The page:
Music: Harmony & Hobbits: Concert Band Conquers Cochran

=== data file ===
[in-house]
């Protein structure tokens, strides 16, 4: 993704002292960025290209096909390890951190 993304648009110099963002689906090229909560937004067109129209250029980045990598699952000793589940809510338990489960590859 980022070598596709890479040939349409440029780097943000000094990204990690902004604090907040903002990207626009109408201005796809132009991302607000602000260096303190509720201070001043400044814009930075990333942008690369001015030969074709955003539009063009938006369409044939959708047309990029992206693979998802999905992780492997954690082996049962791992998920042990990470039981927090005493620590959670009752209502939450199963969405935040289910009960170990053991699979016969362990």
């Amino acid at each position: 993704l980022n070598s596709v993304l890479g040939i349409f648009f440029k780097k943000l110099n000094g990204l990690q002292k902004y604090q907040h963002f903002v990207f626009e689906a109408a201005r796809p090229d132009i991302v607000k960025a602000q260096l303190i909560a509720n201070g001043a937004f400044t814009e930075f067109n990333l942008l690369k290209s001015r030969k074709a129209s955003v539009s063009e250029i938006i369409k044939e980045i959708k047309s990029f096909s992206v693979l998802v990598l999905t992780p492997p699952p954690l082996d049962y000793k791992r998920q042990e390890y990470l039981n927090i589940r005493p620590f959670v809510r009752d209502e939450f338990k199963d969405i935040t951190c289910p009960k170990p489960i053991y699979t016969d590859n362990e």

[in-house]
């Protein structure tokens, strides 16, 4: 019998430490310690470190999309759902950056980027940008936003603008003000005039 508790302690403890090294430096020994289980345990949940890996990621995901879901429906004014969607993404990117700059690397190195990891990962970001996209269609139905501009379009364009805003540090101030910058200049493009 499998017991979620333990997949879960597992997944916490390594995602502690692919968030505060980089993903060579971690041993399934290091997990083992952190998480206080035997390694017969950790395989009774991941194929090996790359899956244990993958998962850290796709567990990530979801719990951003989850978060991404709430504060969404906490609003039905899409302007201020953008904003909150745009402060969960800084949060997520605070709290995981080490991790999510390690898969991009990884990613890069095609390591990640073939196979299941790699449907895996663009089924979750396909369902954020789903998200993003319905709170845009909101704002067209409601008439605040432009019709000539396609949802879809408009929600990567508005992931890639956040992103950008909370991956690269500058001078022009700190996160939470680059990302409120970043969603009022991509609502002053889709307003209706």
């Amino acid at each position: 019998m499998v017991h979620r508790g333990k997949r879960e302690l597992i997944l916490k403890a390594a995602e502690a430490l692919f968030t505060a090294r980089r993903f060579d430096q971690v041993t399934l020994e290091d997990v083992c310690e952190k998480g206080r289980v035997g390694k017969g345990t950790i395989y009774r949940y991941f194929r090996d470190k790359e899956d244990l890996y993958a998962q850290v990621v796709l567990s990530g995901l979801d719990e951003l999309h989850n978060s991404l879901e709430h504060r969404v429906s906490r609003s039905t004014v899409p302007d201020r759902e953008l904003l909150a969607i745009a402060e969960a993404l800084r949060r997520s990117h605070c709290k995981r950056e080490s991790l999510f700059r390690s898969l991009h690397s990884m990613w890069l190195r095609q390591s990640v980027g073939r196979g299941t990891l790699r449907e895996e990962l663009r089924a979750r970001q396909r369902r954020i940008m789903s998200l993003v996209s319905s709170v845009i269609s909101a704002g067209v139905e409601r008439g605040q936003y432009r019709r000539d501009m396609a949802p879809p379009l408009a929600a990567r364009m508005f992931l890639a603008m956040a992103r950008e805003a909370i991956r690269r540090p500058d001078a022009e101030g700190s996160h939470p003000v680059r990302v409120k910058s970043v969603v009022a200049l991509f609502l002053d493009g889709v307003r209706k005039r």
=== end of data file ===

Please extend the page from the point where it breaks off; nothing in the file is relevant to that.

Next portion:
Last Friday, creatures of Middle Earth paid a visit to Cochran Chapel. Hobbits seemed to dance, elves to chant and orcs to beat their drums thanks to the Academy Concert Band, which played two symphonic pieces written for “The Lord of the Rings.” The first piece was taken from the movie soundtrack “The Lord of the Rings: The Two Towers,” composed by Howard Shore and arranged by Jerry Brubaker. No doubt, anticipation was at its height as the audience waited to hear this famous piece. Needless to say, the crowd was not disappointed. The band played the cinematic masterpiece with earnest effort. The timing was precise and the music flowed with strength and expression, especially in the tense sections, which built up to bursting climaxes. Unfortunately, some instruments were on the louder side, as if each instrument was trying to be heard above the others. Otherwise, the dynamics of the performance were wonderful with remarkable contrast between the uplifting “Riders of Rohan” and the deep and dark melodic “Gollum’s Song.” The second piece, “Symphony No. 1 ‘The Lord of the Rings’” provided a bit of variety. Taken from a score that was composed by Johan de Meji before the story hit Hollywood, the piece gave the audience a taste of another interpretation of Tolkien’s work. It had both quick-tempoed, triumphant themes, which recalled the glorious battles of Middle-Earth, as well as slower but fuller themes to show the tender side of the tale. The music reflected the practice and hard work of the musicians. Still, problems arose over timing, especially with the percussion section, which separated itself from the rest of the band with too much gusto and sound at times. However, no one can complain that the energy was not there on stage. Furthermore, the piece ended with a spectacular rising chord, which broke into pure silence, leaving the audience to dwell in suspense and wonder. As Teresa Ding ’04 said after the concert, “I didn’t know much about ‘Lord of the Rings’ before but I felt greatly disappointed when it ended.” Earlier in the concert the seven-member Academy Brass Ensemble, directed by French horn teacher Ms. Milinazzo and including trumpeters Benjamin Heller ’05, Jessica MacNutt ’05, and Daniel Serna ’04, trombonists Han Lie ’04 and Maxwell Parsons ’06 and a tuba player Andrew Glasrud ’06 , performed. The ensemble introduced the concert program with an Adagio movement by Mozart. While sounding more like a Moderato than an Adagio to the listener, it engaged the audience from the start with its cheerful sonorities. Although good, the trumpets could have been less tentative. Overall, the ensemble’s gift for blending, despite its large number of players, is enviable. Their second piece, John Glasel’s arrangement of “Contrapunctus IX” from J.S. Bach’s The Art of Fugue, began with a truly impressive solo by MacNutt that set a challenging pace for the rest of the piece. The ensemble players demonstrated their skill in executing rapid notes that must have been immensely difficult to play on brass instruments. Altogether, this portion of the program was excellent. After the Brass Ensemble left the stage, L’Insieme di Martedi Sera (the Tuesday Night Band, in less flowery English terms) took its place to perform multi-movement sections from the Water Music Suite, by Handel (arranged by Hershy Kay. The first movement, an Allegro, boasted a rhythmic character that the band handled capably, without any of the usual lagging. The second movement, an Air, had a lovely theme with the low instruments in counterpoint to the high ones. Admittedly, the tune was a bit muddled by the players, but it could still be appreciated. Toby Clark ’07 played a solo passage on the oboe quite beautifully. However, the performance of the Air seemed weak in comparison to that of the next movement, a Minuet. Overall, this was a fabulous and energetic concert largely due to the bands spectacular rendition of “The Lord of the Rings” music.